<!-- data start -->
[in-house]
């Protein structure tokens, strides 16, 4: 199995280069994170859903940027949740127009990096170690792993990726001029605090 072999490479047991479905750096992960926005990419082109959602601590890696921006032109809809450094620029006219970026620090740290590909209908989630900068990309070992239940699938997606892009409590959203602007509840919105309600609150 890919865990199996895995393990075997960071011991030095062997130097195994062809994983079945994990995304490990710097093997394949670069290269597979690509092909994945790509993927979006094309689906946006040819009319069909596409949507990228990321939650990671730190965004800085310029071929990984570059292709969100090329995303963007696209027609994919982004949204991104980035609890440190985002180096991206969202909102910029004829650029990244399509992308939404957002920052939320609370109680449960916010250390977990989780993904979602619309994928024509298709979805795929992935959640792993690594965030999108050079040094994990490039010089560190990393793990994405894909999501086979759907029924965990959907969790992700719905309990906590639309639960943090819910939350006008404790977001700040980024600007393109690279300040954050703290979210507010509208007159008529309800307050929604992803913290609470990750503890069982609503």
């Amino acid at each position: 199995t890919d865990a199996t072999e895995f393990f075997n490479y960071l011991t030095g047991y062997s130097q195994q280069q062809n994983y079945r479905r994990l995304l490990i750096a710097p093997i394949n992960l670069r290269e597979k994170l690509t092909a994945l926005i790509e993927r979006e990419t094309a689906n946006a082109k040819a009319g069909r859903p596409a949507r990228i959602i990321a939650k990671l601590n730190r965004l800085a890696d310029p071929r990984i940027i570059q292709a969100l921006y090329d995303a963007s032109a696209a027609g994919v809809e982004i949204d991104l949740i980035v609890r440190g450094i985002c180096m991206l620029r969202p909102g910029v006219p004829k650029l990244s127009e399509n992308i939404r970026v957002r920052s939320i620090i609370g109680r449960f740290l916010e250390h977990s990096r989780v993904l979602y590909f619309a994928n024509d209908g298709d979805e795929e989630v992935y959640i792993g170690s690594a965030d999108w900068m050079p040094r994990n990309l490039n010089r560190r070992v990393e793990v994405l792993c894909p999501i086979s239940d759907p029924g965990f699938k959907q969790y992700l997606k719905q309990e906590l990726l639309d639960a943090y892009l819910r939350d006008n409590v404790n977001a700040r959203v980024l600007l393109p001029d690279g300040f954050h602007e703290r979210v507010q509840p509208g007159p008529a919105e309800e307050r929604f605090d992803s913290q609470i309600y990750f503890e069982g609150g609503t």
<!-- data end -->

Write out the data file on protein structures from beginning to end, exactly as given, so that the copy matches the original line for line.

[in-house]
């Protein structure tokens, strides 16, 4: 199995280069994170859903940027949740127009990096170690792993990726001029605090 072999490479047991479905750096992960926005990419082109959602601590890696921006032109809809450094620029006219970026620090740290590909209908989630900068990309070992239940699938997606892009409590959203602007509840919105309600609150 890919865990199996895995393990075997960071011991030095062997130097195994062809994983079945994990995304490990710097093997394949670069290269597979690509092909994945790509993927979006094309689906946006040819009319069909596409949507990228990321939650990671730190965004800085310029071929990984570059292709969100090329995303963007696209027609994919982004949204991104980035609890440190985002180096991206969202909102910029004829650029990244399509992308939404957002920052939320609370109680449960916010250390977990989780993904979602619309994928024509298709979805795929992935959640792993690594965030999108050079040094994990490039010089560190990393793990994405894909999501086979759907029924965990959907969790992700719905309990906590639309639960943090819910939350006008404790977001700040980024600007393109690279300040954050703290979210507010509208007159008529309800307050929604992803913290609470990750503890069982609503």
């Amino acid at each position: 199995t890919d865990a199996t072999e895995f393990f075997n490479y960071l011991t030095g047991y062997s130097q195994q280069q062809n994983y079945r479905r994990l995304l490990i750096a710097p093997i394949n992960l670069r290269e597979k994170l690509t092909a994945l926005i790509e993927r979006e990419t094309a689906n946006a082109k040819a009319g069909r859903p596409a949507r990228i959602i990321a939650k990671l601590n730190r965004l800085a890696d310029p071929r990984i940027i570059q292709a969100l921006y090329d995303a963007s032109a696209a027609g994919v809809e982004i949204d991104l949740i980035v609890r440190g450094i985002c180096m991206l620029r969202p909102g910029v006219p004829k650029l990244s127009e399509n992308i939404r970026v957002r920052s939320i620090i609370g109680r449960f740290l916010e250390h977990s990096r989780v993904l979602y590909f619309a994928n024509d209908g298709d979805e795929e989630v992935y959640i792993g170690s690594a965030d999108w900068m050079p040094r994990n990309l490039n010089r560190r070992v990393e793990v994405l792993c894909p999501i086979s239940d759907p029924g965990f699938k959907q969790y992700l997606k719905q309990e906590l990726l639309d639960a943090y892009l819910r939350d006008n409590v404790n977001a700040r959203v980024l600007l393109p001029d690279g300040f954050h602007e703290r979210v507010q509840p509208g007159p008529a919105e309800e307050r929604f605090d992803s913290q609470i309600y990750f503890e069982g609150g609503t």